From Our Readers
Catholic Reform I thought your article on religious history (August 22, 1989) was generally well-written. However, I believe you’ve made a grave error in your blanket acquittal of Martin Luther from “Catholic anti-Semitism.” Martin Luther produced quite a bit of hateful rhetoric against those of the Jewish race, calling them “a depraved and damned people” and even “devils.”
E. W., United States
The article focused on the corrupt practices of the Catholic Church, not the failings of Protestant reformers. Luther originally opposed Catholic anti-Semitism. However, the German book “Die Juden und Martin Luther—Martin Luther und die Juden,” (The Jews and Martin Luther—Martin Luther and the Jews), by Heinz Kremers, explains: “At first Martin Luther was friendly toward the Jews, since he expected that they would convert to Christianity once the pure gospel was preached to them. When this hope went unfulfilled, he became a vehement enemy of the Jews.”—ED.
Satanism I was shocked by the cover of the October 22, 1989, issue! I’ve always found the magazines to be so upbuilding. But this issue shocks and confuses me. Isn’t it wrong to have Satanic symbols in one’s home in any form?
P. W., United States
The subject of Satanism is indeed shocking. Nevertheless, we feel obliged to warn readers of ‘Satan’s designs,’ and at times this involves presenting subjects some might find offensive. (2 Corinthians 2:11) However, neither the text nor the illustrations—including the depiction of Satanic symbols—were presented in a way that either promoted Satanism or aroused curiosity in it. Rather, they served to help readers, including young ones, to abhor and avoid Satanic practices.—ED.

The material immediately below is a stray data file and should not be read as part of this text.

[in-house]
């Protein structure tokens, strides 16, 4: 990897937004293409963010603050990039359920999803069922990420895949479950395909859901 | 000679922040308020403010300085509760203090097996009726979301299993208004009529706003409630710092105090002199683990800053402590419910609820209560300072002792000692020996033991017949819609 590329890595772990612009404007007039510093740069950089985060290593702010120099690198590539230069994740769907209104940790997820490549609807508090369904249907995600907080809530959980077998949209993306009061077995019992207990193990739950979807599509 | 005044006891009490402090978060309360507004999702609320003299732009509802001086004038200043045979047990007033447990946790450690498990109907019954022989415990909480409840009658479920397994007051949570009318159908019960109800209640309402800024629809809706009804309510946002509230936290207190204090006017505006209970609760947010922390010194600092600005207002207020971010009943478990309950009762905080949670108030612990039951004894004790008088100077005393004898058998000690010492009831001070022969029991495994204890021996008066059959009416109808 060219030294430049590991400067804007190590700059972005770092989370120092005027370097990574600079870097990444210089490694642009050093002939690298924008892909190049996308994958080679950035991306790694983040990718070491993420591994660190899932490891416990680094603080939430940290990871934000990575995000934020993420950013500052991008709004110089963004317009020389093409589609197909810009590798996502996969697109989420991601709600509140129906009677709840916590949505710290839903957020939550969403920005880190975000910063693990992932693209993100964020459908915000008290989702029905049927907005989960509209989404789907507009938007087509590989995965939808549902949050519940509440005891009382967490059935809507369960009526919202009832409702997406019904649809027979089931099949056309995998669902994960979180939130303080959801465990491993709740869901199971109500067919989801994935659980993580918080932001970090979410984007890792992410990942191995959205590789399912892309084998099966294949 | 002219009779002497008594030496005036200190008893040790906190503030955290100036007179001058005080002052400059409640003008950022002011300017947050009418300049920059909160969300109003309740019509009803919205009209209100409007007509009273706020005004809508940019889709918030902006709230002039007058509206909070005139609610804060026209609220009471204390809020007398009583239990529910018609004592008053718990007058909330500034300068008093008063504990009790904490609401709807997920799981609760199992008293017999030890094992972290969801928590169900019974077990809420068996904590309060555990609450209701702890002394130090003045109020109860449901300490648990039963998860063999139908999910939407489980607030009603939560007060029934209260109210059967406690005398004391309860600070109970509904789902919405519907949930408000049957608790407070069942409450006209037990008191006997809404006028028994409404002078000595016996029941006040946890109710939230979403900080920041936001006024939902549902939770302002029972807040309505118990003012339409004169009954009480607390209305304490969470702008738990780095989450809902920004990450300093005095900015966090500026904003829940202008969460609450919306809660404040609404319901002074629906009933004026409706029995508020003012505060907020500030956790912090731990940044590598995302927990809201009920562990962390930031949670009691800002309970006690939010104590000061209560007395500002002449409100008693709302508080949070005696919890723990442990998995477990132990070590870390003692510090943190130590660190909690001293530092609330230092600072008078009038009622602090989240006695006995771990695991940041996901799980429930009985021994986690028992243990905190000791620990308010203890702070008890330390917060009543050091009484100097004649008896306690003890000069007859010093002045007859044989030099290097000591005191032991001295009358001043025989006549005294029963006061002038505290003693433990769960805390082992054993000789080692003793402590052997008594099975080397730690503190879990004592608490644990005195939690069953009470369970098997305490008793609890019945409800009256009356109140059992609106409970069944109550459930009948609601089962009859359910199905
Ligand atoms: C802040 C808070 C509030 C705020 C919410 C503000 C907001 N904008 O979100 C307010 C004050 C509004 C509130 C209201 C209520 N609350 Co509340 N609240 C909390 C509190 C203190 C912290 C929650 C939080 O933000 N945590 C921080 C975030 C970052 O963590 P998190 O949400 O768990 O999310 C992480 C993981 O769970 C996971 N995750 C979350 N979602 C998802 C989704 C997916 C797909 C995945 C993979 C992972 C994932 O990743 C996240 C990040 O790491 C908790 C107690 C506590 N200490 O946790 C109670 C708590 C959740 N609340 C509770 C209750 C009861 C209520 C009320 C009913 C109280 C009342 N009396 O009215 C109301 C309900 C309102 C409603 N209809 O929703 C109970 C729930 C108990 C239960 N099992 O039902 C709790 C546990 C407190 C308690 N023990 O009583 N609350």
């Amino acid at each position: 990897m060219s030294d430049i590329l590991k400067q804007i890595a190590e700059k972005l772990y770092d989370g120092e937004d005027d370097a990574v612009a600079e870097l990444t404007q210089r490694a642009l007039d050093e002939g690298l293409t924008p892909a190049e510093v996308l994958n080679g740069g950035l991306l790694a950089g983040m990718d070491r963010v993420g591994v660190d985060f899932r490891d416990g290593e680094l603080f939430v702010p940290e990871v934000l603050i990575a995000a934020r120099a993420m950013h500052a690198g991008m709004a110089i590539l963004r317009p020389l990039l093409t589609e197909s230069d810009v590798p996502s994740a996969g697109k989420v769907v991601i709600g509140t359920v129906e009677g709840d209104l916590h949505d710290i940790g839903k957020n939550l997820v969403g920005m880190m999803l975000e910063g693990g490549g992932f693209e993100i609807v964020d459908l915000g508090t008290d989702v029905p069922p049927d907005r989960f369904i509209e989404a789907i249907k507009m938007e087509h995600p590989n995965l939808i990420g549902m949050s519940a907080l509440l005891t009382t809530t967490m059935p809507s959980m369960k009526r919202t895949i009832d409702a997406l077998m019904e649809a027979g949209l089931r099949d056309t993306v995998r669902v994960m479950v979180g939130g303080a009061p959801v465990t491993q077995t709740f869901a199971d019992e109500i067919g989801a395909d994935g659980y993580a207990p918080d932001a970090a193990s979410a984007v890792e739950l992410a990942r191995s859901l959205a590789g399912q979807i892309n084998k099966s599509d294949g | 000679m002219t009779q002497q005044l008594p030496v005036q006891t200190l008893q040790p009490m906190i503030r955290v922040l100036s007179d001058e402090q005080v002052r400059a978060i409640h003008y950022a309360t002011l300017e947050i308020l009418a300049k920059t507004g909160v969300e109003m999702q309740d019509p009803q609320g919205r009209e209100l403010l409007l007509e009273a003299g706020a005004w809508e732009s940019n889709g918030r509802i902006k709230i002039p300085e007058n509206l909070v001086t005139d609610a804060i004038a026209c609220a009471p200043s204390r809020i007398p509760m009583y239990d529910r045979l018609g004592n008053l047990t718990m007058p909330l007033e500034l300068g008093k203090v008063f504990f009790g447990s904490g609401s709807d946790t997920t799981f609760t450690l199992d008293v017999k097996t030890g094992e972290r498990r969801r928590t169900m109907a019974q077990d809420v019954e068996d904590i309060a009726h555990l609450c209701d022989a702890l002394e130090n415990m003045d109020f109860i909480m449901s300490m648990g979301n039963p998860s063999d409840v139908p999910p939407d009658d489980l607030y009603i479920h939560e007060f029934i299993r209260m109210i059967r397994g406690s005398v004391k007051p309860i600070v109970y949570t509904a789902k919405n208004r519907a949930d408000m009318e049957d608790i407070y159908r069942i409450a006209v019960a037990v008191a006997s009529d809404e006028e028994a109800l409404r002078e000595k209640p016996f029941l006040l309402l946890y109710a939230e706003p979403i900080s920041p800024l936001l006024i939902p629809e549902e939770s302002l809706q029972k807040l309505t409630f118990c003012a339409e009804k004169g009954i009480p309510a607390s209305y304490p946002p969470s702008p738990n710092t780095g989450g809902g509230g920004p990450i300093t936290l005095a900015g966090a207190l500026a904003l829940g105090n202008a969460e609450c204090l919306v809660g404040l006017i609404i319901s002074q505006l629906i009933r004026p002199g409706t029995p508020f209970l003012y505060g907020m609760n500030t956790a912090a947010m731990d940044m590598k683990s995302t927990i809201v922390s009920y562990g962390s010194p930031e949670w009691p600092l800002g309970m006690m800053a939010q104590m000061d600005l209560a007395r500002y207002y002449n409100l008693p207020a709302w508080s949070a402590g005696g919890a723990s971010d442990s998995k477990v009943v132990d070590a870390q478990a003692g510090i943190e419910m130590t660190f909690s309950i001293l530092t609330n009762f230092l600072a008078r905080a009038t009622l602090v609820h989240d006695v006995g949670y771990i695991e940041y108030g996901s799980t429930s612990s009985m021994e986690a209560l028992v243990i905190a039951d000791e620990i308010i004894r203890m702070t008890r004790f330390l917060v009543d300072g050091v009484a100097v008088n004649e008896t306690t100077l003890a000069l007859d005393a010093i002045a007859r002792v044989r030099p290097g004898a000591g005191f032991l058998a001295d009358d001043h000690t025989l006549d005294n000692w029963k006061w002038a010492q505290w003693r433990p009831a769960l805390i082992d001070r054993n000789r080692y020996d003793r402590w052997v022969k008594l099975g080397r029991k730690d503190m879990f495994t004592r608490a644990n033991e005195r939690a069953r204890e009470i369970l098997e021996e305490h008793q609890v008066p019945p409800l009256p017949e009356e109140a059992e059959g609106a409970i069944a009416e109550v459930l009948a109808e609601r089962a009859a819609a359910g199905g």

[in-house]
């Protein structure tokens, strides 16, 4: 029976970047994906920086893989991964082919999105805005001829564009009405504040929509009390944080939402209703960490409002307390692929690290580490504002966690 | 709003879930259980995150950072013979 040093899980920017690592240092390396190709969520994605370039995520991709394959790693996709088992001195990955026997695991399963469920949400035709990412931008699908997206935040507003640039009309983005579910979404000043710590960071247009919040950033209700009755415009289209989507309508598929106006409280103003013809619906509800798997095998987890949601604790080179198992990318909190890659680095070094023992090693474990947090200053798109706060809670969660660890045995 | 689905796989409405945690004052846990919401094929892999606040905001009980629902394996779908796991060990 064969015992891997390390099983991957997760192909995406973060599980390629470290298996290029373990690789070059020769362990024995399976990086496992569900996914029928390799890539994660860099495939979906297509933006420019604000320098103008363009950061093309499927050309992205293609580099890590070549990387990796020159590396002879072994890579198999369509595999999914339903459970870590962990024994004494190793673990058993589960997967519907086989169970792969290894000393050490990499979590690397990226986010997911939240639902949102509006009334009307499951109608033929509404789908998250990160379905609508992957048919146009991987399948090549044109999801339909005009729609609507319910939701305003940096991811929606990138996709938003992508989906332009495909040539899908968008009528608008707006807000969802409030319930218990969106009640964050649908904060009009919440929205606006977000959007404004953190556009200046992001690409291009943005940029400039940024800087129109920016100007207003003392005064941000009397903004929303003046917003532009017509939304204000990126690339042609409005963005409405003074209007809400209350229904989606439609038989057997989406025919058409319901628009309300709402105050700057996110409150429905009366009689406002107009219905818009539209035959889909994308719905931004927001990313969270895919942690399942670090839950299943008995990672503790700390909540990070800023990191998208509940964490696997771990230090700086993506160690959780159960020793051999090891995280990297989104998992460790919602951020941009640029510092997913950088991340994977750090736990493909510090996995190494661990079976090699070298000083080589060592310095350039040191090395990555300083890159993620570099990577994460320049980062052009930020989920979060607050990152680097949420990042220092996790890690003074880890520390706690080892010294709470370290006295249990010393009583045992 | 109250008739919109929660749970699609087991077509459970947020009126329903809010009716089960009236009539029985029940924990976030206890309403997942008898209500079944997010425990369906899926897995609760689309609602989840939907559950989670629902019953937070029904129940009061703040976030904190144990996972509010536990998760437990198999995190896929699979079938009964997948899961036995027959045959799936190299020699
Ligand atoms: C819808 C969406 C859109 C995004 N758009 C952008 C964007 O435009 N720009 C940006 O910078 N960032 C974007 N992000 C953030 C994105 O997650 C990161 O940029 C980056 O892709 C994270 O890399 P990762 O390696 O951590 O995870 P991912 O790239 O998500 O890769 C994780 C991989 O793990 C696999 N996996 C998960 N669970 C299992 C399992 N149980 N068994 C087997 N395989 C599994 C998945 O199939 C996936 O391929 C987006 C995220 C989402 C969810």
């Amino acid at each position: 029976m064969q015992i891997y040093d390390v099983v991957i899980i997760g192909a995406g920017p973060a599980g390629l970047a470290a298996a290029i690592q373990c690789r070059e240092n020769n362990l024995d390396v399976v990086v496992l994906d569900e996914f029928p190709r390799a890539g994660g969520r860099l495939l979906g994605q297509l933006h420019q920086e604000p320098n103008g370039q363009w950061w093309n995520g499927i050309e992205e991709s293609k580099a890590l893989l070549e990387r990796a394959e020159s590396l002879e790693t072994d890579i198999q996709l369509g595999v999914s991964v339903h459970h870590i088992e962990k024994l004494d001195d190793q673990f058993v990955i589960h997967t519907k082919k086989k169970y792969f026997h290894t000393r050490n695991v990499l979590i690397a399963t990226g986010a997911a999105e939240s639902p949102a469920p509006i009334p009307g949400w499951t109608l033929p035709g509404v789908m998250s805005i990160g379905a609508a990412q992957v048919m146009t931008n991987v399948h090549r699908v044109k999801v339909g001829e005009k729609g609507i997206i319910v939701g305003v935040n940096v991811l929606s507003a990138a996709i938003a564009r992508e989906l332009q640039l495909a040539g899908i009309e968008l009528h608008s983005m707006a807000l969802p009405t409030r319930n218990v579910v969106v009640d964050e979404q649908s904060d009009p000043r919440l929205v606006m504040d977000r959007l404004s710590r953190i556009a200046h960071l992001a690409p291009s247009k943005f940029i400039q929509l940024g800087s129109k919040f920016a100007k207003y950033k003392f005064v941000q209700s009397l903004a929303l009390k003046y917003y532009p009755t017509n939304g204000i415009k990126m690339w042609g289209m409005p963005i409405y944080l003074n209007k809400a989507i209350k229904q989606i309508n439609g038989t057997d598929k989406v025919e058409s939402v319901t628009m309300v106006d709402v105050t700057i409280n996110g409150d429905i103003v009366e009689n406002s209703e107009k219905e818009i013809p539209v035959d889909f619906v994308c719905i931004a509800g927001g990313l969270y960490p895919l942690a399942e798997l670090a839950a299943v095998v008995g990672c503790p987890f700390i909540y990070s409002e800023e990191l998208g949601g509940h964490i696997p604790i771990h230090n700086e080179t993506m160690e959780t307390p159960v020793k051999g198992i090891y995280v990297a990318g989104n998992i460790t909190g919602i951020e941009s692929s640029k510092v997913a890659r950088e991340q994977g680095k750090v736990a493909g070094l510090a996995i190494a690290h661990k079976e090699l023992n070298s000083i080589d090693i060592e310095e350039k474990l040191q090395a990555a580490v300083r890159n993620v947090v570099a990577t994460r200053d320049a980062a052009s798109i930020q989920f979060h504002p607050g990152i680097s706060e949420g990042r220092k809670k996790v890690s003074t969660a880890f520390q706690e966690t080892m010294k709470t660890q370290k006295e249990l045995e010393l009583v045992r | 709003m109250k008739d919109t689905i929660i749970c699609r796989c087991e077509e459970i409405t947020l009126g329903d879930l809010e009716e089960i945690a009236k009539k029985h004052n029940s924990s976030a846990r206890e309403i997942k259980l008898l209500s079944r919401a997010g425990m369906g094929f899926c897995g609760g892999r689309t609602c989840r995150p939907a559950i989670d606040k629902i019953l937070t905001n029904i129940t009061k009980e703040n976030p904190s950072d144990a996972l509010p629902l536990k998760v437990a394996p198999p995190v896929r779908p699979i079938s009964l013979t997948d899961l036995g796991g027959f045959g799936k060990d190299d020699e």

I read with horror and amazement your report on Satanism, and I appreciate your bringing this vile sin to the attention of your readers. I have seen no evidence of Satanism in my area, but I will, nevertheless, keep alert for its possible appearance.
M. V. H., M.D., United States
Head Lice As a school nurse, dealing with the subject of head lice on a regular basis, I would agree with most of your article. (August 22, 1989) Unfortunately, you suggest shaving the head as a more effective way of treating a child. I personally would see shaving a child’s head to rid it of lice as dramatic and unnecessary. I also do not recommend the use of kerosene on the scalp. It is toxic and flammable, and surely hundreds of cases of head lice are better than one burnt child.
C. M., England
We appreciate these comments. “Awake!” does not recommend medical treatments. But since our journal is circulated worldwide and is read by people that may not have access to modern treatments, we merely reported on home remedies that some have claimed were successful in treating lice infestation. Modern medical authorities, though, do not recommend shearing off lice-infested hair, viewing this as psychologically damaging and unnecessary. Cutting the hair is recommended only when the hair is excessively long or in such matted condition that combing it is impossible. Furthermore, medical authorities today do not recommend that kerosene be applied to the scalp. For example, Professor David Taplin of the University of Miami School of Medicine told “Awake!” that he viewed this practice as archaic.—ED.